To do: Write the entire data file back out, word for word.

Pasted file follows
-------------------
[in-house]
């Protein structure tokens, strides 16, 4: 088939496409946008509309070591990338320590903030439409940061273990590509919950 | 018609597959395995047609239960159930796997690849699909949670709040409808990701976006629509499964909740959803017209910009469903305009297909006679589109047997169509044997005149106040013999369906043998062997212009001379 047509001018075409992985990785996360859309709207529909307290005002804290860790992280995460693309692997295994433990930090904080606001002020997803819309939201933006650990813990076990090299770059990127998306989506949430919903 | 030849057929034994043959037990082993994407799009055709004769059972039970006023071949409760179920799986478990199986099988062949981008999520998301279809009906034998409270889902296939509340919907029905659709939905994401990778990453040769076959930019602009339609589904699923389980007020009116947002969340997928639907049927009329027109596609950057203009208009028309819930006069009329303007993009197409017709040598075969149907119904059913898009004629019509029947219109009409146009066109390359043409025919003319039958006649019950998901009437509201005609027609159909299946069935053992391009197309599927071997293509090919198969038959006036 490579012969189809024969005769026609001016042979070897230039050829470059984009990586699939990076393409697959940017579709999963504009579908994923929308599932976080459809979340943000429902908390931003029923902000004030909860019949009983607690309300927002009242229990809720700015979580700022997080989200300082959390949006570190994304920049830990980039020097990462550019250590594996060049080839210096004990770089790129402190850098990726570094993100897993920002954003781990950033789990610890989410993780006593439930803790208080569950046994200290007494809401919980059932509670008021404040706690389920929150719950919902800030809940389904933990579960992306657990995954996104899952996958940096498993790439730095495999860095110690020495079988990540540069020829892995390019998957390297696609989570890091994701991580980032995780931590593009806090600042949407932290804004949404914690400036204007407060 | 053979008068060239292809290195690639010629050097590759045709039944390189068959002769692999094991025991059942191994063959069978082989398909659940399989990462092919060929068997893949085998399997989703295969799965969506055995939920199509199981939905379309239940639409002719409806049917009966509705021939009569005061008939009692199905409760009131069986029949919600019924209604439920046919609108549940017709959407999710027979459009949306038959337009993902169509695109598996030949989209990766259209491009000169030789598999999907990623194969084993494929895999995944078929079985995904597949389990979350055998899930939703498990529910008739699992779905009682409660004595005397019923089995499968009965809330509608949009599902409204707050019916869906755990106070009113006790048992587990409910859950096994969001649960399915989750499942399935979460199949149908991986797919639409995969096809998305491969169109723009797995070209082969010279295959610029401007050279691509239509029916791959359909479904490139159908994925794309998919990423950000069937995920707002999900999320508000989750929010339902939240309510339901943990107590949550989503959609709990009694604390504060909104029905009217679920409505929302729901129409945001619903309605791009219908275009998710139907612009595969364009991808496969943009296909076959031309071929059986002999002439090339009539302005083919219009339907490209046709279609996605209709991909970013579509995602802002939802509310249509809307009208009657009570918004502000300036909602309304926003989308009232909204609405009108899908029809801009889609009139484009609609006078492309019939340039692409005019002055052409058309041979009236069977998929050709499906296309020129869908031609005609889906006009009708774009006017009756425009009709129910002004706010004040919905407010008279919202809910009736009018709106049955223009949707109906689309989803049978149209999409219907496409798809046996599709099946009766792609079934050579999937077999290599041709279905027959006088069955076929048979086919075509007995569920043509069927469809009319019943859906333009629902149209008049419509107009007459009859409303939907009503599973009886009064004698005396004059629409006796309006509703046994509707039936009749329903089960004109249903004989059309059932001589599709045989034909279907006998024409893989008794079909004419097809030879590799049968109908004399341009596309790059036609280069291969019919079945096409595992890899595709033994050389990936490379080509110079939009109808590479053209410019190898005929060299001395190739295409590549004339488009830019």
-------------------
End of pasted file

[in-house]
């Protein structure tokens, strides 16, 4: 088939496409946008509309070591990338320590903030439409940061273990590509919950 | 018609597959395995047609239960159930796997690849699909949670709040409808990701976006629509499964909740959803017209910009469903305009297909006679589109047997169509044997005149106040013999369906043998062997212009001379 047509001018075409992985990785996360859309709207529909307290005002804290860790992280995460693309692997295994433990930090904080606001002020997803819309939201933006650990813990076990090299770059990127998306989506949430919903 | 030849057929034994043959037990082993994407799009055709004769059972039970006023071949409760179920799986478990199986099988062949981008999520998301279809009906034998409270889902296939509340919907029905659709939905994401990778990453040769076959930019602009339609589904699923389980007020009116947002969340997928639907049927009329027109596609950057203009208009028309819930006069009329303007993009197409017709040598075969149907119904059913898009004629019509029947219109009409146009066109390359043409025919003319039958006649019950998901009437509201005609027609159909299946069935053992391009197309599927071997293509090919198969038959006036 490579012969189809024969005769026609001016042979070897230039050829470059984009990586699939990076393409697959940017579709999963504009579908994923929308599932976080459809979340943000429902908390931003029923902000004030909860019949009983607690309300927002009242229990809720700015979580700022997080989200300082959390949006570190994304920049830990980039020097990462550019250590594996060049080839210096004990770089790129402190850098990726570094993100897993920002954003781990950033789990610890989410993780006593439930803790208080569950046994200290007494809401919980059932509670008021404040706690389920929150719950919902800030809940389904933990579960992306657990995954996104899952996958940096498993790439730095495999860095110690020495079988990540540069020829892995390019998957390297696609989570890091994701991580980032995780931590593009806090600042949407932290804004949404914690400036204007407060 | 053979008068060239292809290195690639010629050097590759045709039944390189068959002769692999094991025991059942191994063959069978082989398909659940399989990462092919060929068997893949085998399997989703295969799965969506055995939920199509199981939905379309239940639409002719409806049917009966509705021939009569005061008939009692199905409760009131069986029949919600019924209604439920046919609108549940017709959407999710027979459009949306038959337009993902169509695109598996030949989209990766259209491009000169030789598999999907990623194969084993494929895999995944078929079985995904597949389990979350055998899930939703498990529910008739699992779905009682409660004595005397019923089995499968009965809330509608949009599902409204707050019916869906755990106070009113006790048992587990409910859950096994969001649960399915989750499942399935979460199949149908991986797919639409995969096809998305491969169109723009797995070209082969010279295959610029401007050279691509239509029916791959359909479904490139159908994925794309998919990423950000069937995920707002999900999320508000989750929010339902939240309510339901943990107590949550989503959609709990009694604390504060909104029905009217679920409505929302729901129409945001619903309605791009219908275009998710139907612009595969364009991808496969943009296909076959031309071929059986002999002439090339009539302005083919219009339907490209046709279609996605209709991909970013579509995602802002939802509310249509809307009208009657009570918004502000300036909602309304926003989308009232909204609405009108899908029809801009889609009139484009609609006078492309019939340039692409005019002055052409058309041979009236069977998929050709499906296309020129869908031609005609889906006009009708774009006017009756425009009709129910002004706010004040919905407010008279919202809910009736009018709106049955223009949707109906689309989803049978149209999409219907496409798809046996599709099946009766792609079934050579999937077999290599041709279905027959006088069955076929048979086919075509007995569920043509069927469809009319019943859906333009629902149209008049419509107009007459009859409303939907009503599973009886009064004698005396004059629409006796309006509703046994509707039936009749329903089960004109249903004989059309059932001589599709045989034909279907006998024409893989008794079909004419097809030879590799049968109908004399341009596309790059036609280069291969019919079945096409595992890899595709033994050389990936490379080509110079939009109808590479053209410019190898005929060299001395190739295409590549004339488009830019």